Rage against the dying of the light: Galven Lee on Innovation and Intrapreneurship

Rage against the dying of the light: Galven Lee on Innovation and Intrapreneurship

150 150 Ellyne Phneah

Former start-up owner, published author, growth hacker, product manager—Galven Lee has held plenty of titles over the last 6 years. But it is his latest role at Bridge Alliance that has him looking forward to the future. 

Galven joined Bridge Alliance at the start of 2020 as Innovation Manager, excited by the challenge to own a global product and forge partnerships that can be backed by the telco industry.

We sat down with Galven to talk about all things innovation, and the power of entrepreneurship in the corporate world.

On entrepreneurship in a corporate setting
At Bridge Alliance, we value Entrepreneurship—to be bold and not afraid to take calculated risks, and to always explore new collaboration opportunities for our members. We also constantly challenge each other to innovate, and leverage methods such as design thinking to ensure we deliver the best products to market.

According to Galven, innovation is rife in start-ups, but this mentality is less commonly associated with corporations.

That said, this does not mean companies are not capable of cultivating an entrepreneurial ethos—in the words of poet Dylan Thomas, they need to “rage against the dying of the light” to deliver meaningful work, disrupt, and win customers. This means being mission-minded, pursuing excellence without compromise, and repeating these two obsessively to keep the spark of entrepreneurship alive. There is a need to shift the traditional way of looking at things, instead of thinking within the existing framework of traditional corporate goals and perspectives.

“The challenge is to turn this on its head: To think with words like stewardship, mission and commitment,” says Galven. “I remind myself every day that I’m here because of the mission I signed up for. I often ask myself: If this were my business, would I be running it in this manner? Would I spend money the same way?”

Balancing innovation with legacy
While start-ups are born from new ideas, many established corporations have well-worn legacies that are tough to shake. These can be products, processes, or systems that limit the development of new products, and can be frustrating for intrapreneurs driving change.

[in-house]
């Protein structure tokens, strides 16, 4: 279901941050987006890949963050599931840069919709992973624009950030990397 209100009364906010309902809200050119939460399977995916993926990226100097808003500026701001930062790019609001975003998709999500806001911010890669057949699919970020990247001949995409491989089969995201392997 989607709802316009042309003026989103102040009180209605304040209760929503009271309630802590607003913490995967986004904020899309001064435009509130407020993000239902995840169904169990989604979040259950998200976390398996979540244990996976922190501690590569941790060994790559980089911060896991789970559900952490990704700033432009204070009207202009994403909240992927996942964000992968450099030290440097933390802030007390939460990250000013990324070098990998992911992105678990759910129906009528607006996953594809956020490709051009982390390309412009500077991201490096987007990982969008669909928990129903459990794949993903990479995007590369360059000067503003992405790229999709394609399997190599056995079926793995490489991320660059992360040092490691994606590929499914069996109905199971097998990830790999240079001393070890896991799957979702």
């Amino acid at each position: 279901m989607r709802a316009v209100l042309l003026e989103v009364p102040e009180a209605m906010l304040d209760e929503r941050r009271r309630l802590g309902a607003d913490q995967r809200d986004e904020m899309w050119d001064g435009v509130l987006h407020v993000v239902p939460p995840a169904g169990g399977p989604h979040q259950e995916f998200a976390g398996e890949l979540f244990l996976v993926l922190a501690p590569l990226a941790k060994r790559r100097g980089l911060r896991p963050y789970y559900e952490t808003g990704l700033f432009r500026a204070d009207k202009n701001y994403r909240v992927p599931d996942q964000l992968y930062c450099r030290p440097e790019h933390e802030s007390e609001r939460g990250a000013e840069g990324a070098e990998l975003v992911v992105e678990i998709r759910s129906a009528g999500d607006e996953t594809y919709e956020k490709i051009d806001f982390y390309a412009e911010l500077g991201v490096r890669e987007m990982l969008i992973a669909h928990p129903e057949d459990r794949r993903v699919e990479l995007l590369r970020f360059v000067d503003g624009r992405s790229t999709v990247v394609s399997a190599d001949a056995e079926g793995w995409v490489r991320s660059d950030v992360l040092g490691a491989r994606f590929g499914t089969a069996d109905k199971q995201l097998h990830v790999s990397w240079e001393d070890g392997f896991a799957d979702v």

“As we all know, in corporate environments, it is not uncommon to be highly productive in doing work that does not matter… Being mission-minded throws up questions such as these: Am I truly doing meaningful work that adds value?” he said.

Recognising this, Galven reminds us that innovation is not about completely starting from scratch. Instead, it’s about improving, challenging and looking at things differently.

This again, is aligned with another of our core value—Curiosity–embracing a culture of continuous learning and being inquisitive and not satisfied with the status quo. Read about how two members of #teambridge hopped on a mini work place experiment and developed TemperatureBot, given the sheer amount of work we’ve been doing in the IoT space.

“Innovation is not about throwing away the old. It’s about rigorously ensuring customer problems are being solved in the most effective, well-designed way. The bias should always be towards solving problems,” adds Galven.

For example, one of the things he worked on most recently was a social innovation project which saw Bridge Alliance collaborating with our partner LivePerson and NGO HealthServe, on an interactive helpline powered by conversational AI to support migrant workers amid the sharp rise in cases. This provided daily COVID-19 updates in local languages, including important medical, practical and mental wellness information to help them cope during this difficult period. 

Exciting possibilities on the horizon for telcos
When it comes to innovation, Galven believes the most exciting, creative opportunities lie at the intersection of multiple industries, with connectivity as the enabler.

“Traditionally, telco has provided ‘hard’ infrastructure, but we should evolve beyond that. Telcos are uniquely placed to offer ‘soft’ infrastructure, playing a gatekeeping or curatorial role—for example, harnessing data to curate subscriber content and to complement their daily behaviours whilst safeguarding their privacy,” says Galven.

This is consistent with Bridge Alliance’s goals in the picture—to solidify its strengths as a collective of tier 1 and 2 operators in order to harness more opportunities for growth. This will see us acting as a regional product house for members to offer harmonized solutions with local support, home in on market and partnership development, while serving as a regional product lead to our members, as our CEO Geok Chwee has shared at Telecom World Asia in 2019. 

Galven also stresses that intrapreneurship is vital to make it happen—especially in the highly established telco industry.

“To realize this vision is certainly not easy. It’s exactly why we need corporate innovators who are missional, pursue excellence without compromise, and who keep going at it.”

 Bridging Stories is a sharing series by Bridge Alliance. As advocates for shared learning in discovering new ideas, we are always on the look out to learn from others, especially stories of experimentation.